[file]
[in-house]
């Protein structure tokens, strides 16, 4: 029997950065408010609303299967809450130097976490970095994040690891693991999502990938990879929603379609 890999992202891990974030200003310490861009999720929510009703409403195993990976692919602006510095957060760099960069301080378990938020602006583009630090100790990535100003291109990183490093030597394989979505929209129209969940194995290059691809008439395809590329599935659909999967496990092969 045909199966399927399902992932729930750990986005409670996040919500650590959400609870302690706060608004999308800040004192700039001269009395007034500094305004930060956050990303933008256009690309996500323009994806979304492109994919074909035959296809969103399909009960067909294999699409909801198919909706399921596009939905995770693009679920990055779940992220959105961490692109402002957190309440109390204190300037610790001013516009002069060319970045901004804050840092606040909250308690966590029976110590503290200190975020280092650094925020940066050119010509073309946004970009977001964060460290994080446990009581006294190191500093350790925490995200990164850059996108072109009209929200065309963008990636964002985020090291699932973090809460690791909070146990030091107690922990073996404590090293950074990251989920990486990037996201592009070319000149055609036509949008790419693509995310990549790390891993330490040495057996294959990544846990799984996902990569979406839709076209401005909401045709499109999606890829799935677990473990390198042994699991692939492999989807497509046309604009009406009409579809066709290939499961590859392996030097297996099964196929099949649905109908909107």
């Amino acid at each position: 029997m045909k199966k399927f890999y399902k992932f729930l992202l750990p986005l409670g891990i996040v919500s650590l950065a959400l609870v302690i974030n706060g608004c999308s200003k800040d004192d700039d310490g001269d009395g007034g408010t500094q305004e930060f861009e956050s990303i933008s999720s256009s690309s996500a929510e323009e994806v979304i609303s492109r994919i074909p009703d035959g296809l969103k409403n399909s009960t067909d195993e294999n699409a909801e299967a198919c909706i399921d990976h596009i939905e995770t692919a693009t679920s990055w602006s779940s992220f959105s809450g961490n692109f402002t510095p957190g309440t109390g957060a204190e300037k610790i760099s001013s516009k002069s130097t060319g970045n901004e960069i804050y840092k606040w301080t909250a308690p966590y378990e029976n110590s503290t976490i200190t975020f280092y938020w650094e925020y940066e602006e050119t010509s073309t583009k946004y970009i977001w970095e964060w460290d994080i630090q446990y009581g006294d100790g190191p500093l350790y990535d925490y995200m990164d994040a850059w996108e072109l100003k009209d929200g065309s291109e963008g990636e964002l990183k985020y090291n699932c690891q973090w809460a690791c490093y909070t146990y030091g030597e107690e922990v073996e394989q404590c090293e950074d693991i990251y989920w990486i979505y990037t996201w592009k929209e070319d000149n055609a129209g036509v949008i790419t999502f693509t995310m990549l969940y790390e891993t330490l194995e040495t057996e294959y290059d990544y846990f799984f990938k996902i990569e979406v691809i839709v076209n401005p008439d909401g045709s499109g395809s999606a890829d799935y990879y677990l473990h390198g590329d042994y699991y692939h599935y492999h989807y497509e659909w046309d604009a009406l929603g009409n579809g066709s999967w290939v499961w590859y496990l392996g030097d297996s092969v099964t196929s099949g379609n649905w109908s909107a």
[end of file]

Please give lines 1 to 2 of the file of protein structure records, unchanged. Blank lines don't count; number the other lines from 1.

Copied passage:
[in-house]
């Protein structure tokens, strides 16, 4: 029997950065408010609303299967809450130097976490970095994040690891693991999502990938990879929603379609 890999992202891990974030200003310490861009999720929510009703409403195993990976692919602006510095957060760099960069301080378990938020602006583009630090100790990535100003291109990183490093030597394989979505929209129209969940194995290059691809008439395809590329599935659909999967496990092969 045909199966399927399902992932729930750990986005409670996040919500650590959400609870302690706060608004999308800040004192700039001269009395007034500094305004930060956050990303933008256009690309996500323009994806979304492109994919074909035959296809969103399909009960067909294999699409909801198919909706399921596009939905995770693009679920990055779940992220959105961490692109402002957190309440109390204190300037610790001013516009002069060319970045901004804050840092606040909250308690966590029976110590503290200190975020280092650094925020940066050119010509073309946004970009977001964060460290994080446990009581006294190191500093350790925490995200990164850059996108072109009209929200065309963008990636964002985020090291699932973090809460690791909070146990030091107690922990073996404590090293950074990251989920990486990037996201592009070319000149055609036509949008790419693509995310990549790390891993330490040495057996294959990544846990799984996902990569979406839709076209401005909401045709499109999606890829799935677990473990390198042994699991692939492999989807497509046309604009009406009409579809066709290939499961590859392996030097297996099964196929099949649905109908909107």